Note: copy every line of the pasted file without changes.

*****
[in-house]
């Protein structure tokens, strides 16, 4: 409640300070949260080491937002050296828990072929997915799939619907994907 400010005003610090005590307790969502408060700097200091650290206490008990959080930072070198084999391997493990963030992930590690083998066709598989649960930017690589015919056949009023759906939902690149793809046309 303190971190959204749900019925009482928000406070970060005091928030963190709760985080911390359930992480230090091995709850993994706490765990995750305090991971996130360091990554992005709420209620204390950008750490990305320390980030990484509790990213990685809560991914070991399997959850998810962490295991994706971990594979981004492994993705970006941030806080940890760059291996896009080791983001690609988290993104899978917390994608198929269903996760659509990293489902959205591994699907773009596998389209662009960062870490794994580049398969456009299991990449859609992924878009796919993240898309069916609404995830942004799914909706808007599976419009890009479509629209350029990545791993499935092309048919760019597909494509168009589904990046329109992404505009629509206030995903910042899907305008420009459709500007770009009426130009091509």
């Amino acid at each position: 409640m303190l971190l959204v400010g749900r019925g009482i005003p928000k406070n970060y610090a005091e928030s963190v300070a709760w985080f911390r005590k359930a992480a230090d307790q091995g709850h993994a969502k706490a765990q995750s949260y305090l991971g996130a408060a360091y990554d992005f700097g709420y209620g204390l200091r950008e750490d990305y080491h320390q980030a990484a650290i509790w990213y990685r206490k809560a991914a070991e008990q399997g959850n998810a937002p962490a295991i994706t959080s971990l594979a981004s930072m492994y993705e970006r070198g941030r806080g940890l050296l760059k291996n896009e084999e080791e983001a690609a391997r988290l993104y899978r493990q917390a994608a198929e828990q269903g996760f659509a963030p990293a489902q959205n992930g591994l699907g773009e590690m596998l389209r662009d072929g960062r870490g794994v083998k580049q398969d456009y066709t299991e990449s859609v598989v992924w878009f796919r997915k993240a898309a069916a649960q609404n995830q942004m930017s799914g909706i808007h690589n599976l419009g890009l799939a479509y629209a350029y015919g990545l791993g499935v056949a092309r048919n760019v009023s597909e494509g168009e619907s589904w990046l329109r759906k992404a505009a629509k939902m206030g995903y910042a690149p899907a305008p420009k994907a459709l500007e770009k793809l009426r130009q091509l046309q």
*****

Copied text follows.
[in-house]
């Protein structure tokens, strides 16, 4: 409640300070949260080491937002050296828990072929997915799939619907994907 400010005003610090005590307790969502408060700097200091650290206490008990959080930072070198084999391997493990963030992930590690083998066709598989649960930017690589015919056949009023759906939902690149793809046309 303190971190959204749900019925009482928000406070970060005091928030963190709760985080911390359930992480230090091995709850993994706490765990995750305090991971996130360091990554992005709420209620204390950008750490990305320390980030990484509790990213990685809560991914070991399997959850998810962490295991994706971990594979981004492994993705970006941030806080940890760059291996896009080791983001690609988290993104899978917390994608198929269903996760659509990293489902959205591994699907773009596998389209662009960062870490794994580049398969456009299991990449859609992924878009796919993240898309069916609404995830942004799914909706808007599976419009890009479509629209350029990545791993499935092309048919760019597909494509168009589904990046329109992404505009629509206030995903910042899907305008420009459709500007770009009426130009091509």
């Amino acid at each position: 409640m303190l971190l959204v400010g749900r019925g009482i005003p928000k406070n970060y610090a005091e928030s963190v300070a709760w985080f911390r005590k359930a992480a230090d307790q091995g709850h993994a969502k706490a765990q995750s949260y305090l991971g996130a408060a360091y990554d992005f700097g709420y209620g204390l200091r950008e750490d990305y080491h320390q980030a990484a650290i509790w990213y990685r206490k809560a991914a070991e008990q399997g959850n998810a937002p962490a295991i994706t959080s971990l594979a981004s930072m492994y993705e970006r070198g941030r806080g940890l050296l760059k291996n896009e084999e080791e983001a690609a391997r988290l993104y899978r493990q917390a994608a198929e828990q269903g996760f659509a963030p990293a489902q959205n992930g591994l699907g773009e590690m596998l389209r662009d072929g960062r870490g794994v083998k580049q398969d456009y066709t299991e990449s859609v598989v992924w878009f796919r997915k993240a898309a069916a649960q609404n995830q942004m930017s799914g909706i808007h690589n599976l419009g890009l799939a479509y629209a350029y015919g990545l791993g499935v056949a092309r048919n760019v009023s597909e494509g168009e619907s589904w990046l329109r759906k992404a505009a629509k939902m206030g995903y910042a690149p899907a305008p420009k994907a459709l500007e770009k793809l009426r130009q091509l046309q």